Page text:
Future Directions

Growing interest in the link between globalization and health has stimulated anthropological research on how large-scale social forces and transnational movements produce local cultural forms. Local inadequacies in public health infrastructure, local disease ecologies that explain differences in exposure to pathogens, and local variations in biology have all been identified by medical anthropologists, and other researchers, as factors influencing the emergence of epidemics. Given the disproportionate impact of biomedical practices in influencing the disease ecology, this has been a good place to start.

However, anthropological attention must be paid to the impact on infectious diseases of global processes, whether they be ecological (as in the case of global warming) or socioeconomic (as in changes in agricultural production or forms of social inequality). For instance, deadly outbreaks of E. Coli O:157 epidemics have occurred, and have been linked to inadequate treatment of water and food. This underlines the potential of transformations in the industrial production of food to play a role in generating and/or spreading epidemics. The most dramatic example is the epidemic of new variant Creutzfeld-Jacob disease (vCJD), the modern form of kuru. "Mad cow disease" (Bovine Spongiform Encephalopathy, or BSE) led to an epidemic of vCJD in humans, because sporadic genetic events that produced disease-producing prions were amplified though industrial food production processes. Afflicted animals were "recycled," their carcasses used in the production of feed for other cows, in effect cannibalizing them. This introduced the pathogen into the bovine food chain as animal flour, spreading the disease to other cows and, eventually, to the humans that ate them. Debate over genetically modified foods (GM foods) has cited the BSE epidemic as a warning.

In the past, medical anthropologist have worked alongside public health practitioners to promote healthy dietary habits and encourage the adoption of hygienic measures to reduce the risk of water-borne infectious diseases (Nichter, 1989). As cultural diagnosticians, anthropologists adapted public health interventions to be congruent to local beliefs, and worked to ensure that public health interventions could be adopted to maximum effect—for example, by designing interventions to "sell" ORS as a treatment for childhood diarrhea. Morbidity and mortality from such water-borne infections remains a major health, challenge, increasingly because clean water is no longer affordable for the poor, who must purchase it from privatized urban water systems. However, the increasing burden of morbidity and mortality due to TB, HIV, and respiratory diseases (as smoking increases and air quality decreases in the sprawling cities of the Third World where more and more of the world's population is concentrated) indicates that anthropologists cannot be content to intervene post facto, but have a role to play in addressing these social ills upstream, before they crystallize as epidemics.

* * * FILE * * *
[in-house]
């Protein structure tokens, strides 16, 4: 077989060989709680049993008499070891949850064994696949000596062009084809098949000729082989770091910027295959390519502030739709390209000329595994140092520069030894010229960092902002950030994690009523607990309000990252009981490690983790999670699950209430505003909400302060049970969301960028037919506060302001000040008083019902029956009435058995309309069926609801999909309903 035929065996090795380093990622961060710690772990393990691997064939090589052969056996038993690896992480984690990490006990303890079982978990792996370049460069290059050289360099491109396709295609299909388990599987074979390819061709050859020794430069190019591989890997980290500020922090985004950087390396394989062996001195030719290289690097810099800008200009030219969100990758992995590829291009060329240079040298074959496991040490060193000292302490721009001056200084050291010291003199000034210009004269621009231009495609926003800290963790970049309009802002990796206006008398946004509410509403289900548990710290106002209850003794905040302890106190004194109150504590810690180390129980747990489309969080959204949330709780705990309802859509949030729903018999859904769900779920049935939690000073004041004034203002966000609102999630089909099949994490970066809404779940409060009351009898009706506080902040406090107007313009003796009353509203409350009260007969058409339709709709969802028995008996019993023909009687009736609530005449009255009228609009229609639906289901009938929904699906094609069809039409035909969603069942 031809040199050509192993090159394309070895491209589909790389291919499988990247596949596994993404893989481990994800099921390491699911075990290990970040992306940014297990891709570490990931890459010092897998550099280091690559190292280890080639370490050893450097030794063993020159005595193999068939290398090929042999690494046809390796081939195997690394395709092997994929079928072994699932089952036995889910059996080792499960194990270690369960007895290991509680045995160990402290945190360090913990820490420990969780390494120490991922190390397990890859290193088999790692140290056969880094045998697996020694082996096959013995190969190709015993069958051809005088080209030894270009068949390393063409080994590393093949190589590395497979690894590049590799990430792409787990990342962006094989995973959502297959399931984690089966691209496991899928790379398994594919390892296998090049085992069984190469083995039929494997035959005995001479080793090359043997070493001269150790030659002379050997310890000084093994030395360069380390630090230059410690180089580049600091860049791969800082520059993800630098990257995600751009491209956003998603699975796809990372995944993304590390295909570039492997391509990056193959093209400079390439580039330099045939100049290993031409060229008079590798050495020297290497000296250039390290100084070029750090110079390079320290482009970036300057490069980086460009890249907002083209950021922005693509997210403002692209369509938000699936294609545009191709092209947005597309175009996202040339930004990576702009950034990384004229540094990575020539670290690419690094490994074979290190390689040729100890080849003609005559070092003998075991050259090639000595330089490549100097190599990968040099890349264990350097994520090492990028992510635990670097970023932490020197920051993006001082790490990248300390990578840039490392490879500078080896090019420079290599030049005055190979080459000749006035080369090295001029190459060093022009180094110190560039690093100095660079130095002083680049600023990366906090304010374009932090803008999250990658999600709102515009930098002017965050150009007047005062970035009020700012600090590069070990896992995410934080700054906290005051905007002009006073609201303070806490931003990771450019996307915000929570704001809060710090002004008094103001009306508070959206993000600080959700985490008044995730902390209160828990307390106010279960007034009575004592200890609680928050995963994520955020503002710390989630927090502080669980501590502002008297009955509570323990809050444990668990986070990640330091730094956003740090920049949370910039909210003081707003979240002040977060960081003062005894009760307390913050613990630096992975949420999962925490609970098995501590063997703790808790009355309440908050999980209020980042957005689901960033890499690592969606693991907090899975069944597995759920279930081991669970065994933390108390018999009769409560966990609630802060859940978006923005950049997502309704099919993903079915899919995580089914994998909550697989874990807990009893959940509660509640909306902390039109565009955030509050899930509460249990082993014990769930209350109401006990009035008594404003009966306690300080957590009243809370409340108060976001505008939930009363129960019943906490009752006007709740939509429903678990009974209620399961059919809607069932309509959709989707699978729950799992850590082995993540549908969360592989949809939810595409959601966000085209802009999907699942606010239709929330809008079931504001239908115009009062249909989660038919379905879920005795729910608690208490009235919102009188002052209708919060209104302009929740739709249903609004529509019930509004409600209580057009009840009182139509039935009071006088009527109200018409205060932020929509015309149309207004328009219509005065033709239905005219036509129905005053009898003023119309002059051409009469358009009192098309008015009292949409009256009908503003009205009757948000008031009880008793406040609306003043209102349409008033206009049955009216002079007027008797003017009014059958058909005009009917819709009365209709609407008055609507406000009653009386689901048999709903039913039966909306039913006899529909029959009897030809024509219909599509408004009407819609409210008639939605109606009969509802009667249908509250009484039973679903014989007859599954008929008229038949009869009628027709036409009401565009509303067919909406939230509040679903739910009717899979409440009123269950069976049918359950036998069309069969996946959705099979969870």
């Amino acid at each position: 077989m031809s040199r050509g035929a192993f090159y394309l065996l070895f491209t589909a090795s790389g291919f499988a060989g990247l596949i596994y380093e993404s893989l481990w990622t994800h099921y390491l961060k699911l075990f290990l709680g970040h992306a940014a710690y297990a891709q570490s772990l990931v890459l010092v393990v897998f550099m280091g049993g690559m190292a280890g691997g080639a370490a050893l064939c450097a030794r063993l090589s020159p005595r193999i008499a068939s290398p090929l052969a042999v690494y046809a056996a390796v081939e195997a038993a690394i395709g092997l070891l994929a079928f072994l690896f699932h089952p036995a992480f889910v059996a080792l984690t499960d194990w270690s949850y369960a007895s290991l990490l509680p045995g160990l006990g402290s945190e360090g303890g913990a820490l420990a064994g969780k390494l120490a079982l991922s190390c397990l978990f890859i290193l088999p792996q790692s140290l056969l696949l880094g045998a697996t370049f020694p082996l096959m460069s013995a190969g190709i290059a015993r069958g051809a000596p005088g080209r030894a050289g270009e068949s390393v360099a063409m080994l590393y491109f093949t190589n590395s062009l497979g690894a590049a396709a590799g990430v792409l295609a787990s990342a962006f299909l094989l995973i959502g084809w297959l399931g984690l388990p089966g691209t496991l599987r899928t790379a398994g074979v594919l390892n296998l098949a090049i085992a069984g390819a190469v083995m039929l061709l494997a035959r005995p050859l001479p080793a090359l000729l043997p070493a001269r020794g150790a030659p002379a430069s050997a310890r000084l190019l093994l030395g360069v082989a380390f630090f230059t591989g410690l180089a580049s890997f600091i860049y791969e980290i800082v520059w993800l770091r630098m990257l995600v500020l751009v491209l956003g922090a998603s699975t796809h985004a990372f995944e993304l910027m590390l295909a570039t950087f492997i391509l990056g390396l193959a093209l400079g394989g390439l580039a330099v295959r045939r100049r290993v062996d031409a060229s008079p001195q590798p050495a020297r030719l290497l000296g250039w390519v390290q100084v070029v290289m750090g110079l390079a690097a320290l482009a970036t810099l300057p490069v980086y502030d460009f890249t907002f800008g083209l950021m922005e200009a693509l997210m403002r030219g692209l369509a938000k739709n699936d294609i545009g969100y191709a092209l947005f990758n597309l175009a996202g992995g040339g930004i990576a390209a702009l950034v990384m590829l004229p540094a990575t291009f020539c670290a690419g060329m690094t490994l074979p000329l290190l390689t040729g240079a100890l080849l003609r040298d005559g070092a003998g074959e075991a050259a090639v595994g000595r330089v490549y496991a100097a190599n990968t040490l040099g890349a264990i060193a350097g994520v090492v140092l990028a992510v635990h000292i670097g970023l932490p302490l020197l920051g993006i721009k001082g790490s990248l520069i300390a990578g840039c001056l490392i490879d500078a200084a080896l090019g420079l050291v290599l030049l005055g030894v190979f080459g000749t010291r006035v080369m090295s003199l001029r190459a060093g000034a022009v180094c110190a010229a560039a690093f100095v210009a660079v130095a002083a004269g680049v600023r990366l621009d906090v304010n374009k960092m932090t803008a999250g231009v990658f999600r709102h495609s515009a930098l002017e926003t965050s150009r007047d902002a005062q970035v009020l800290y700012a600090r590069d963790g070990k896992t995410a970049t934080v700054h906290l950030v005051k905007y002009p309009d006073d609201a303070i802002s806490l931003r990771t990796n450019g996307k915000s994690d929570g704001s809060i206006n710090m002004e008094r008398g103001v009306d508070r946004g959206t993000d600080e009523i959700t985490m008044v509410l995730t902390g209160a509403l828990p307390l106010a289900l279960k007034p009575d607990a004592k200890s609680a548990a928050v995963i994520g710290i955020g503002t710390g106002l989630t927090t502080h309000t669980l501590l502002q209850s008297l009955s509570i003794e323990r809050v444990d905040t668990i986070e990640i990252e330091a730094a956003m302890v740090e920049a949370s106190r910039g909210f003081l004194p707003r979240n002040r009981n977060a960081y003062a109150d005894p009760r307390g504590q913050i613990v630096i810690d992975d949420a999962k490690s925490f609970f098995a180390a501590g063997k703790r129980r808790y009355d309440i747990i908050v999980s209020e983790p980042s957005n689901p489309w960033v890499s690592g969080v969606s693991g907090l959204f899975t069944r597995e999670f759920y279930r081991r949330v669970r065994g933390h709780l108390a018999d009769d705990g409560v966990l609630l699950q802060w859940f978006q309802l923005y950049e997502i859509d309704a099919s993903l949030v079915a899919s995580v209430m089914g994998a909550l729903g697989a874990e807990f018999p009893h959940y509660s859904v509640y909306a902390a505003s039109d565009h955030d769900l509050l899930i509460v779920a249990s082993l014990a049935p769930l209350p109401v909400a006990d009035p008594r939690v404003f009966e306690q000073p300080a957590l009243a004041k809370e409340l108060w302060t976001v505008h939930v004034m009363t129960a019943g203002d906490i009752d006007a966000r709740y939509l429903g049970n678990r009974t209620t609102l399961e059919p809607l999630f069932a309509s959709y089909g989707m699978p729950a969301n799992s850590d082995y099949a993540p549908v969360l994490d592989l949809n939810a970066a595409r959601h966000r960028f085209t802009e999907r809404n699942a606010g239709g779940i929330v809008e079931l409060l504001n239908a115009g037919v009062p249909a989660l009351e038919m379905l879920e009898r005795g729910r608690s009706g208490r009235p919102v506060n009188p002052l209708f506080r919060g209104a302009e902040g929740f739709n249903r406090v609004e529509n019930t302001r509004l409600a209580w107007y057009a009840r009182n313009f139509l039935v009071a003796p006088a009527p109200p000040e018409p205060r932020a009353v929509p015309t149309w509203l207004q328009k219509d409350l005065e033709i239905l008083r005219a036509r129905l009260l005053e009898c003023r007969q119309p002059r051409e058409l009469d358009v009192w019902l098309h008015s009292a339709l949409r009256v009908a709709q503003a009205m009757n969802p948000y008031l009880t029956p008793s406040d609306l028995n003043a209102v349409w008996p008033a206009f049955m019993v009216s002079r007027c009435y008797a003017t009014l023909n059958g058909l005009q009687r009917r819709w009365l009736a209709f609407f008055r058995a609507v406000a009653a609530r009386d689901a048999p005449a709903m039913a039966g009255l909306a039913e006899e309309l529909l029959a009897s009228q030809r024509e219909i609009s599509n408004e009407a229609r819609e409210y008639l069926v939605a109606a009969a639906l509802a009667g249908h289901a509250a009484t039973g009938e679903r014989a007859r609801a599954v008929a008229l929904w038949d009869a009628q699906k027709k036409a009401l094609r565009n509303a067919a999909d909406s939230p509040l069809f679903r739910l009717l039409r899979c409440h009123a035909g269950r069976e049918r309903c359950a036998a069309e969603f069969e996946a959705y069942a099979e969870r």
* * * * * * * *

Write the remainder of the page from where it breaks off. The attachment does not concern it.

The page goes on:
The lessons are clear. While understanding of microsocial processes, such as the beliefs and practices that inform everyday behavior, offers important insight, these must be complemented by social analysis that understands how local and micro-social processes are constrained by, or proliferate from, large-scale social forces. Medical anthropologists increasingly will be called upon as partners in public health and biomedical interventions targeting the "modern plagues" of HIV, MDRTB, and Hepatitis C. Ensuring the success of vaccine trials and anti-microbial treatment programs should not detract from the critical dimension of understanding inequities in access to these interventions, and understanding the processes that contribute to these inequities, as they furnish important insights into the biosocial processes that can crystallize as epidemics.

With the phenomenal advances in biotechnologies that allow us to track the molecular origins of epidemics with increasing accuracy, medical anthropologists have been furnished with powerful new tools for tracking the inscription of the social in the natural realm. Molecular epidemiology furnishes a biological archive that can be brought into dialogue with the historical record to answer important questions about the emergence of epidemics, as has been done with MDRTB and could be done with HIV and other emerging infections. This dialogue will be an important step to developing a global science of emerging epidemics.

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